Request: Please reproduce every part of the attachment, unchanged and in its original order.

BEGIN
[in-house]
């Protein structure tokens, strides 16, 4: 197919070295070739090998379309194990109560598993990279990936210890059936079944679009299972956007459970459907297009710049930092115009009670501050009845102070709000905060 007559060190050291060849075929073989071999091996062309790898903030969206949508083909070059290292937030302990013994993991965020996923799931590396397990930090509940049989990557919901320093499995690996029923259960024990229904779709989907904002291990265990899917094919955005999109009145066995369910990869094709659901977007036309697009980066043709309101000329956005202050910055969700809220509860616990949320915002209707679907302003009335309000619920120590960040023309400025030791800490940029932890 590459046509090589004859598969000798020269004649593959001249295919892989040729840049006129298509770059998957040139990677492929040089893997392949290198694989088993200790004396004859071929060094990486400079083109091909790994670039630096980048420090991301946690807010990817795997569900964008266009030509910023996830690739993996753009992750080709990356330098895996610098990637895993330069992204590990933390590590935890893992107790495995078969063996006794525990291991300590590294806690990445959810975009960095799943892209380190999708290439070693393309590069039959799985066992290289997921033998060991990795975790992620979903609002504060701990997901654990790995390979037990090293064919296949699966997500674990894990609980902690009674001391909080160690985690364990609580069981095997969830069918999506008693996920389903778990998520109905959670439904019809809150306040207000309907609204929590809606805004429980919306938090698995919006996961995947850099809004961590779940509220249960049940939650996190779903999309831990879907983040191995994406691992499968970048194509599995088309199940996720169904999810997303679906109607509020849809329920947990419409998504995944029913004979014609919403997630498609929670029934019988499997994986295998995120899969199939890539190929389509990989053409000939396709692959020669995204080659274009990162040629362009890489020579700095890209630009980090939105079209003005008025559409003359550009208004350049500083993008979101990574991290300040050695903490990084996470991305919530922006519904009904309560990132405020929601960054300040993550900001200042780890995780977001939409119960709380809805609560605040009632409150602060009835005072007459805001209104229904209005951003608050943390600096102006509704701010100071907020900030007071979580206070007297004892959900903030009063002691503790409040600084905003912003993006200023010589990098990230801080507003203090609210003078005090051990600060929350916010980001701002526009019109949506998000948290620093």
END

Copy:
[in-house]
């Protein structure tokens, strides 16, 4: 197919070295070739090998379309194990109560598993990279990936210890059936079944679009299972956007459970459907297009710049930092115009009670501050009845102070709000905060 007559060190050291060849075929073989071999091996062309790898903030969206949508083909070059290292937030302990013994993991965020996923799931590396397990930090509940049989990557919901320093499995690996029923259960024990229904779709989907904002291990265990899917094919955005999109009145066995369910990869094709659901977007036309697009980066043709309101000329956005202050910055969700809220509860616990949320915002209707679907302003009335309000619920120590960040023309400025030791800490940029932890 590459046509090589004859598969000798020269004649593959001249295919892989040729840049006129298509770059998957040139990677492929040089893997392949290198694989088993200790004396004859071929060094990486400079083109091909790994670039630096980048420090991301946690807010990817795997569900964008266009030509910023996830690739993996753009992750080709990356330098895996610098990637895993330069992204590990933390590590935890893992107790495995078969063996006794525990291991300590590294806690990445959810975009960095799943892209380190999708290439070693393309590069039959799985066992290289997921033998060991990795975790992620979903609002504060701990997901654990790995390979037990090293064919296949699966997500674990894990609980902690009674001391909080160690985690364990609580069981095997969830069918999506008693996920389903778990998520109905959670439904019809809150306040207000309907609204929590809606805004429980919306938090698995919006996961995947850099809004961590779940509220249960049940939650996190779903999309831990879907983040191995994406691992499968970048194509599995088309199940996720169904999810997303679906109607509020849809329920947990419409998504995944029913004979014609919403997630498609929670029934019988499997994986295998995120899969199939890539190929389509990989053409000939396709692959020669995204080659274009990162040629362009890489020579700095890209630009980090939105079209003005008025559409003359550009208004350049500083993008979101990574991290300040050695903490990084996470991305919530922006519904009904309560990132405020929601960054300040993550900001200042780890995780977001939409119960709380809805609560605040009632409150602060009835005072007459805001209104229904209005951003608050943390600096102006509704701010100071907020900030007071979580206070007297004892959900903030009063002691503790409040600084905003912003993006200023010589990098990230801080507003203090609210003078005090051990600060929350916010980001701002526009019109949506998000948290620093």